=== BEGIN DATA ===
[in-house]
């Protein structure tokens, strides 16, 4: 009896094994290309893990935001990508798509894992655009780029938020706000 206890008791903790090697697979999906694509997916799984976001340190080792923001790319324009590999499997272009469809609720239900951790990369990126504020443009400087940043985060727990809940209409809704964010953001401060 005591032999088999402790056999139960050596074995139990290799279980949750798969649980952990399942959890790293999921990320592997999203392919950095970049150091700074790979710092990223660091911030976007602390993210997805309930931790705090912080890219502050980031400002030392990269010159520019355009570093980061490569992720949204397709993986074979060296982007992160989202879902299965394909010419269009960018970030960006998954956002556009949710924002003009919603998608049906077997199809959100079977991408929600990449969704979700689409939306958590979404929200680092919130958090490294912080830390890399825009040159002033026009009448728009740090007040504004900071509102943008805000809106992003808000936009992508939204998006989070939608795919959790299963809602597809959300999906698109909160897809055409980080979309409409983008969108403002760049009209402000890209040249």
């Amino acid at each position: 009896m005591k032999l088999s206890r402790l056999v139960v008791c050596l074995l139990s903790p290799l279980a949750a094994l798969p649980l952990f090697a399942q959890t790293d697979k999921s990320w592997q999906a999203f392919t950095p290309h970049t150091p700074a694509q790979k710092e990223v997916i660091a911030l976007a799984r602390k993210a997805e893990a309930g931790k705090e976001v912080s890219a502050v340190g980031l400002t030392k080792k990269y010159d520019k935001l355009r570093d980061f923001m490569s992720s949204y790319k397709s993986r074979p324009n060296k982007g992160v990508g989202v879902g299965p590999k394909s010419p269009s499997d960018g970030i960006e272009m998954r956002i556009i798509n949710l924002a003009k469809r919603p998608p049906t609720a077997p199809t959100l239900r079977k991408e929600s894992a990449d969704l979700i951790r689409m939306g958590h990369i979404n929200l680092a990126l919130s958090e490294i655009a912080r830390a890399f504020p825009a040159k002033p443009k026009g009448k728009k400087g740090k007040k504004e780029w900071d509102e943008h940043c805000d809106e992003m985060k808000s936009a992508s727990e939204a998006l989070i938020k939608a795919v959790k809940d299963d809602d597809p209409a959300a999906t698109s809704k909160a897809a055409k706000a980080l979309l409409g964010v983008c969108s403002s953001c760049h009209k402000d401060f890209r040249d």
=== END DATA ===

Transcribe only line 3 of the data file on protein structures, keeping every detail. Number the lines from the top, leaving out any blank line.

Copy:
């Amino acid at each position: 009896m005591k032999l088999s206890r402790l056999v139960v008791c050596l074995l139990s903790p290799l279980a949750a094994l798969p649980l952990f090697a399942q959890t790293d697979k999921s990320w592997q999906a999203f392919t950095p290309h970049t150091p700074a694509q790979k710092e990223v997916i660091a911030l976007a799984r602390k993210a997805e893990a309930g931790k705090e976001v912080s890219a502050v340190g980031l400002t030392k080792k990269y010159d520019k935001l355009r570093d980061f923001m490569s992720s949204y790319k397709s993986r074979p324009n060296k982007g992160v990508g989202v879902g299965p590999k394909s010419p269009s499997d960018g970030i960006e272009m998954r956002i556009i798509n949710l924002a003009k469809r919603p998608p049906t609720a077997p199809t959100l239900r079977k991408e929600s894992a990449d969704l979700i951790r689409m939306g958590h990369i979404n929200l680092a990126l919130s958090e490294i655009a912080r830390a890399f504020p825009a040159k002033p443009k026009g009448k728009k400087g740090k007040k504004e780029w900071d509102e943008h940043c805000d809106e992003m985060k808000s936009a992508s727990e939204a998006l989070i938020k939608a795919v959790k809940d299963d809602d597809p209409a959300a999906t698109s809704k909160a897809a055409k706000a980080l979309l409409g964010v983008c969108s403002s953001c760049h009209k402000d401060f890209r040249d």